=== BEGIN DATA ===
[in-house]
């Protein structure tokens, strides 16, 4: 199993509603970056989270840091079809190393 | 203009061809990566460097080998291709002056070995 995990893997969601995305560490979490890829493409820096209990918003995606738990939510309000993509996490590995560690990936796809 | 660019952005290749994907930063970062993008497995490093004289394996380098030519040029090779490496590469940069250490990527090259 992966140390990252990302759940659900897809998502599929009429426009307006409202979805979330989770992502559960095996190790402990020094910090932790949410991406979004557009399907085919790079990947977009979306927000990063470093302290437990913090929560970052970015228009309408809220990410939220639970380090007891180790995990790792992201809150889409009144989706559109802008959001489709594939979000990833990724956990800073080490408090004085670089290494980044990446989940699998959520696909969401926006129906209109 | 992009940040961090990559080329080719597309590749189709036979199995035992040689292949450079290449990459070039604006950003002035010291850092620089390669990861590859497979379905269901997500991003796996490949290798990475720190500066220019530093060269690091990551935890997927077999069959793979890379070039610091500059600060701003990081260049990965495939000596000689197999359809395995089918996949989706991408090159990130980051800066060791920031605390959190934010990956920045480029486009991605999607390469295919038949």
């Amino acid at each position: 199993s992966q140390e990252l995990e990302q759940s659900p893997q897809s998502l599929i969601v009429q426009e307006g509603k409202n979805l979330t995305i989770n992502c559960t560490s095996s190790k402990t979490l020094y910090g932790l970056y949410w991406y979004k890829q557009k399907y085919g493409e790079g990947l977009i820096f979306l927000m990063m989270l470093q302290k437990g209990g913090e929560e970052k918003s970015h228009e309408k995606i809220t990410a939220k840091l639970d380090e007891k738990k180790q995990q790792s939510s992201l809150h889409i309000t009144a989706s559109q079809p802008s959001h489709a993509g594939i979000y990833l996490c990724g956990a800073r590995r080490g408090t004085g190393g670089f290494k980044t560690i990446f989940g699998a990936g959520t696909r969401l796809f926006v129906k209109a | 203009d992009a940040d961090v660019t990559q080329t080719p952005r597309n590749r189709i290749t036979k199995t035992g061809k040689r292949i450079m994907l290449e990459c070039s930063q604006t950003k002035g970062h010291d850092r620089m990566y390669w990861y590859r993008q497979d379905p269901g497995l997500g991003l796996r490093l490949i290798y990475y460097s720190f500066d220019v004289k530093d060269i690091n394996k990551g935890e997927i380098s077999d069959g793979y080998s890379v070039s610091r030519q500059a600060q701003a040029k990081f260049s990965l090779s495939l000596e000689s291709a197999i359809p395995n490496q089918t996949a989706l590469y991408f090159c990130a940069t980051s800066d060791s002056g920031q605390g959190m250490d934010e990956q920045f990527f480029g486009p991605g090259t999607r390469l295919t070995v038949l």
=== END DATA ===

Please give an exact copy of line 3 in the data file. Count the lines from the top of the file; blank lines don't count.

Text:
């Amino acid at each position: 199993s992966q140390e990252l995990e990302q759940s659900p893997q897809s998502l599929i969601v009429q426009e307006g509603k409202n979805l979330t995305i989770n992502c559960t560490s095996s190790k402990t979490l020094y910090g932790l970056y949410w991406y979004k890829q557009k399907y085919g493409e790079g990947l977009i820096f979306l927000m990063m989270l470093q302290k437990g209990g913090e929560e970052k918003s970015h228009e309408k995606i809220t990410a939220k840091l639970d380090e007891k738990k180790q995990q790792s939510s992201l809150h889409i309000t009144a989706s559109q079809p802008s959001h489709a993509g594939i979000y990833l996490c990724g956990a800073r590995r080490g408090t004085g190393g670089f290494k980044t560690i990446f989940g699998a990936g959520t696909r969401l796809f926006v129906k209109a | 203009d992009a940040d961090v660019t990559q080329t080719p952005r597309n590749r189709i290749t036979k199995t035992g061809k040689r292949i450079m994907l290449e990459c070039s930063q604006t950003k002035g970062h010291d850092r620089m990566y390669w990861y590859r993008q497979d379905p269901g497995l997500g991003l796996r490093l490949i290798y990475y460097s720190f500066d220019v004289k530093d060269i690091n394996k990551g935890e997927i380098s077999d069959g793979y080998s890379v070039s610091r030519q500059a600060q701003a040029k990081f260049s990965l090779s495939l000596e000689s291709a197999i359809p395995n490496q089918t996949a989706l590469y991408f090159c990130a940069t980051s800066d060791s002056g920031q605390g959190m250490d934010e990956q920045f990527f480029g486009p991605g090259t999607r390469l295919t070995v038949l």